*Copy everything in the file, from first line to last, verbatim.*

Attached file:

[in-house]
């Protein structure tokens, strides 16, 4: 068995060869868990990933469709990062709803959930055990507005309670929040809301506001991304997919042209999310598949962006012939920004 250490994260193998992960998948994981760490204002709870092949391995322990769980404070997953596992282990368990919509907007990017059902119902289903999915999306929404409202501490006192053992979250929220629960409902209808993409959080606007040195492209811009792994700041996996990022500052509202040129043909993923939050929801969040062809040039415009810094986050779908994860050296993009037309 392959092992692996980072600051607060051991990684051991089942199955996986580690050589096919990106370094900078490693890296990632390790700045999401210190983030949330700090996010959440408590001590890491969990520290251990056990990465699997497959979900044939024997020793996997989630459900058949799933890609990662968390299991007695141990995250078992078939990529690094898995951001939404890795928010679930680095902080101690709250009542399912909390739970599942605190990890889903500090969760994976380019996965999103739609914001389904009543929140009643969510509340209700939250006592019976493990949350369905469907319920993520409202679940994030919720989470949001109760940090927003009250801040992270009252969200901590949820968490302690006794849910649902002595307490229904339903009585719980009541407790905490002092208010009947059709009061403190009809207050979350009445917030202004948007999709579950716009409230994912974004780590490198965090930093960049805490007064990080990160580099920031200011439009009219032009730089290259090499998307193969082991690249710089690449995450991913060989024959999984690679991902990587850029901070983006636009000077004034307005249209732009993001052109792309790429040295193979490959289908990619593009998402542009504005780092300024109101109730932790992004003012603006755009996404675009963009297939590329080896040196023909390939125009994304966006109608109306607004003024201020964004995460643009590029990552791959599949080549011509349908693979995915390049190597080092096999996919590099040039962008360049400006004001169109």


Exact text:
[in-house]
């Protein structure tokens, strides 16, 4: 068995060869868990990933469709990062709803959930055990507005309670929040809301506001991304997919042209999310598949962006012939920004 250490994260193998992960998948994981760490204002709870092949391995322990769980404070997953596992282990368990919509907007990017059902119902289903999915999306929404409202501490006192053992979250929220629960409902209808993409959080606007040195492209811009792994700041996996990022500052509202040129043909993923939050929801969040062809040039415009810094986050779908994860050296993009037309 392959092992692996980072600051607060051991990684051991089942199955996986580690050589096919990106370094900078490693890296990632390790700045999401210190983030949330700090996010959440408590001590890491969990520290251990056990990465699997497959979900044939024997020793996997989630459900058949799933890609990662968390299991007695141990995250078992078939990529690094898995951001939404890795928010679930680095902080101690709250009542399912909390739970599942605190990890889903500090969760994976380019996965999103739609914001389904009543929140009643969510509340209700939250006592019976493990949350369905469907319920993520409202679940994030919720989470949001109760940090927003009250801040992270009252969200901590949820968490302690006794849910649902002595307490229904339903009585719980009541407790905490002092208010009947059709009061403190009809207050979350009445917030202004948007999709579950716009409230994912974004780590490198965090930093960049805490007064990080990160580099920031200011439009009219032009730089290259090499998307193969082991690249710089690449995450991913060989024959999984690679991902990587850029901070983006636009000077004034307005249209732009993001052109792309790429040295193979490959289908990619593009998402542009504005780092300024109101109730932790992004003012603006755009996404675009963009297939590329080896040196023909390939125009994304966006109608109306607004003024201020964004995460643009590029990552791959599949080549011509349908693979995915390049190597080092096999996919590099040039962008360049400006004001169109």